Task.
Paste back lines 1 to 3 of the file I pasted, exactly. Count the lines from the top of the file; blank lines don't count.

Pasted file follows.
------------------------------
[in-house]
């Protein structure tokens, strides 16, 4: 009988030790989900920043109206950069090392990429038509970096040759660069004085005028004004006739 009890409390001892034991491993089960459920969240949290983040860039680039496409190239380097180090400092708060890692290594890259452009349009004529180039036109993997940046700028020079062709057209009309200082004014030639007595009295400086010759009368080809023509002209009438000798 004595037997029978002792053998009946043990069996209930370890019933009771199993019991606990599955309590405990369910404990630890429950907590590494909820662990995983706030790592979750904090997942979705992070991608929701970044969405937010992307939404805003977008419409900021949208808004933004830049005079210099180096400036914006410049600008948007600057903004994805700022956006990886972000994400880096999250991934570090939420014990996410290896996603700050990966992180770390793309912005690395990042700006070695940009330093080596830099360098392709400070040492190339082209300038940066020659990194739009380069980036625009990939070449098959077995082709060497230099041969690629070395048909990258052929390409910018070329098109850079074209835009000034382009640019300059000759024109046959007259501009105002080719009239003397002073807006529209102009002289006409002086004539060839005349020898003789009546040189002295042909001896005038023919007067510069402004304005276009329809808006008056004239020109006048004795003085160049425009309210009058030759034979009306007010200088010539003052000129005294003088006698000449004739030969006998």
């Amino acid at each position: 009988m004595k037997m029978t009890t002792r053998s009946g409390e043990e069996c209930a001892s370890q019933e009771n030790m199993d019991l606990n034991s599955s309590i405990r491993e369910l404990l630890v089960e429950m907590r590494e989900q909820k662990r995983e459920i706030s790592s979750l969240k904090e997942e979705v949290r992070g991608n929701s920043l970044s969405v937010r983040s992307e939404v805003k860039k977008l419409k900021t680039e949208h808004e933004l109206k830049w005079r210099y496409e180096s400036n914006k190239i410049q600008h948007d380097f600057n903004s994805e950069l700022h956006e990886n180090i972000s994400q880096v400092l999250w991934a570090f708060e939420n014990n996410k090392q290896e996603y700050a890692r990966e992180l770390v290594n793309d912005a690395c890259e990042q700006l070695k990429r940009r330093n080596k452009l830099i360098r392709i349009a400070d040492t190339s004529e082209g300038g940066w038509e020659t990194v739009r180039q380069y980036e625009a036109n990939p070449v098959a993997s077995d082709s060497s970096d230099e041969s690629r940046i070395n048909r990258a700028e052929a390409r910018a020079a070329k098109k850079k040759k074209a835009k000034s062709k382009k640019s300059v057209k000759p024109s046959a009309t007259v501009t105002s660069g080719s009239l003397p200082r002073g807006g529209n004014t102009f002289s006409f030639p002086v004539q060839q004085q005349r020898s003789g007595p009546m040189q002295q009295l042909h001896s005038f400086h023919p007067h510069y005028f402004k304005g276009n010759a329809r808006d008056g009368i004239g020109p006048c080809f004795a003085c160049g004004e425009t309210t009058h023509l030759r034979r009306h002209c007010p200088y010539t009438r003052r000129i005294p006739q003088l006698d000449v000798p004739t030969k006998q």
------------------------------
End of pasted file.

[in-house]
């Protein structure tokens, strides 16, 4: 009988030790989900920043109206950069090392990429038509970096040759660069004085005028004004006739 009890409390001892034991491993089960459920969240949290983040860039680039496409190239380097180090400092708060890692290594890259452009349009004529180039036109993997940046700028020079062709057209009309200082004014030639007595009295400086010759009368080809023509002209009438000798 004595037997029978002792053998009946043990069996209930370890019933009771199993019991606990599955309590405990369910404990630890429950907590590494909820662990995983706030790592979750904090997942979705992070991608929701970044969405937010992307939404805003977008419409900021949208808004933004830049005079210099180096400036914006410049600008948007600057903004994805700022956006990886972000994400880096999250991934570090939420014990996410290896996603700050990966992180770390793309912005690395990042700006070695940009330093080596830099360098392709400070040492190339082209300038940066020659990194739009380069980036625009990939070449098959077995082709060497230099041969690629070395048909990258052929390409910018070329098109850079074209835009000034382009640019300059000759024109046959007259501009105002080719009239003397002073807006529209102009002289006409002086004539060839005349020898003789009546040189002295042909001896005038023919007067510069402004304005276009329809808006008056004239020109006048004795003085160049425009309210009058030759034979009306007010200088010539003052000129005294003088006698000449004739030969006998």
């Amino acid at each position: 009988m004595k037997m029978t009890t002792r053998s009946g409390e043990e069996c209930a001892s370890q019933e009771n030790m199993d019991l606990n034991s599955s309590i405990r491993e369910l404990l630890v089960e429950m907590r590494e989900q909820k662990r995983e459920i706030s790592s979750l969240k904090e997942e979705v949290r992070g991608n929701s920043l970044s969405v937010r983040s992307e939404v805003k860039k977008l419409k900021t680039e949208h808004e933004l109206k830049w005079r210099y496409e180096s400036n914006k190239i410049q600008h948007d380097f600057n903004s994805e950069l700022h956006e990886n180090i972000s994400q880096v400092l999250w991934a570090f708060e939420n014990n996410k090392q290896e996603y700050a890692r990966e992180l770390v290594n793309d912005a690395c890259e990042q700006l070695k990429r940009r330093n080596k452009l830099i360098r392709i349009a400070d040492t190339s004529e082209g300038g940066w038509e020659t990194v739009r180039q380069y980036e625009a036109n990939p070449v098959a993997s077995d082709s060497s970096d230099e041969s690629r940046i070395n048909r990258a700028e052929a390409r910018a020079a070329k098109k850079k040759k074209a835009k000034s062709k382009k640019s300059v057209k000759p024109s046959a009309t007259v501009t105002s660069g080719s009239l003397p200082r002073g807006g529209n004014t102009f002289s006409f030639p002086v004539q060839q004085q005349r020898s003789g007595p009546m040189q002295q009295l042909h001896s005038f400086h023919p007067h510069y005028f402004k304005g276009n010759a329809r808006d008056g009368i004239g020109p006048c080809f004795a003085c160049g004004e425009t309210t009058h023509l030759r034979r009306h002209c007010p200088y010539t009438r003052r000129i005294p006739q003088l006698d000449v000798p004739t030969k006998q």